You’ll need to do some “shopping” if you are to find a skilled clinician to work with. Therapists are generally well-intentioned people with a sincere desire to help others.

But therapy is at least as much art as science, so there is lots of room for individual clinical judgment to influence the course of treatment.

To be blunt, some people’s judgment simply isn’t as good as others. Therefore, you should look for someone who is licensed and therefore accountable, who is well-trained academically (minimum of a master’s degree), is positive and empathetic as a person, has extensive clinical experience in treating depressed people, is current with the clinical research, has a good reputation in the community, and who is available for providing treatment to you in a consistent manner.

Do not just go to the Internet, phone book, or the local health food restaurant bulletin board to find a therapist.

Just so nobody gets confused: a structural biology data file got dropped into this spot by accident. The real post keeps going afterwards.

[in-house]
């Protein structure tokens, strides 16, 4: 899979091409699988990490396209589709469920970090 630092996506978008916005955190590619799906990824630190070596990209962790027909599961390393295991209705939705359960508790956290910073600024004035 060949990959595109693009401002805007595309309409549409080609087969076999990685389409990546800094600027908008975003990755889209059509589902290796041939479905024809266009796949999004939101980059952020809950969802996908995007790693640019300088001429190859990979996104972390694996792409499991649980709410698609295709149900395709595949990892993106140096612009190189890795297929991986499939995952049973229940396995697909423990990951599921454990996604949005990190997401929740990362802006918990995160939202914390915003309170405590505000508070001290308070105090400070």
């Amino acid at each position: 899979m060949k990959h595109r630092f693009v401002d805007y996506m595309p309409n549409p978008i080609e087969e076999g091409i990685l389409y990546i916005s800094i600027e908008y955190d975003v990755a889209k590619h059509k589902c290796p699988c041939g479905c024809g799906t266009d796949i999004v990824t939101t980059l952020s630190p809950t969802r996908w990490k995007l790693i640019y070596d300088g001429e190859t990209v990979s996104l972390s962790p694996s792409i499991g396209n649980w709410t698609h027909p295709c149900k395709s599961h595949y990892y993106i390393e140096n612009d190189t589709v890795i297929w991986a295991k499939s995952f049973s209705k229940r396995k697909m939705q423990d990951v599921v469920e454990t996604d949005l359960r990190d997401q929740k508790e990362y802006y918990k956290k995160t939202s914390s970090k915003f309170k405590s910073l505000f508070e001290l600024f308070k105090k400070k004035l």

• Start by asking family and friends if they’ve seen a therapist they liked and found effective.
  • Ask your family doctor too (but beware of the “medical brotherhood” that can land you in a psychiatrist/colleague’s office and on medication right away in case that isn’t what you want).
  • Call the local psychological association (or other local professional associations for marriage, family therapists, or social workers) and get the names of people they’d recommend that specialize in depression.

Once you have some names, call them. Be prepared to do some brief interviewing in order to get someone you feel comfortable with.

These website pages address the mood disorder known as major depressive disorder, or major depression, in general terms. It is not a substitute for professional diagnosis and/or treatment by a qualified mental health professional for any individual. It provides visitors to the site with an expert’s informed perspectives in order to help guide a sensible recovery from the burden of depression.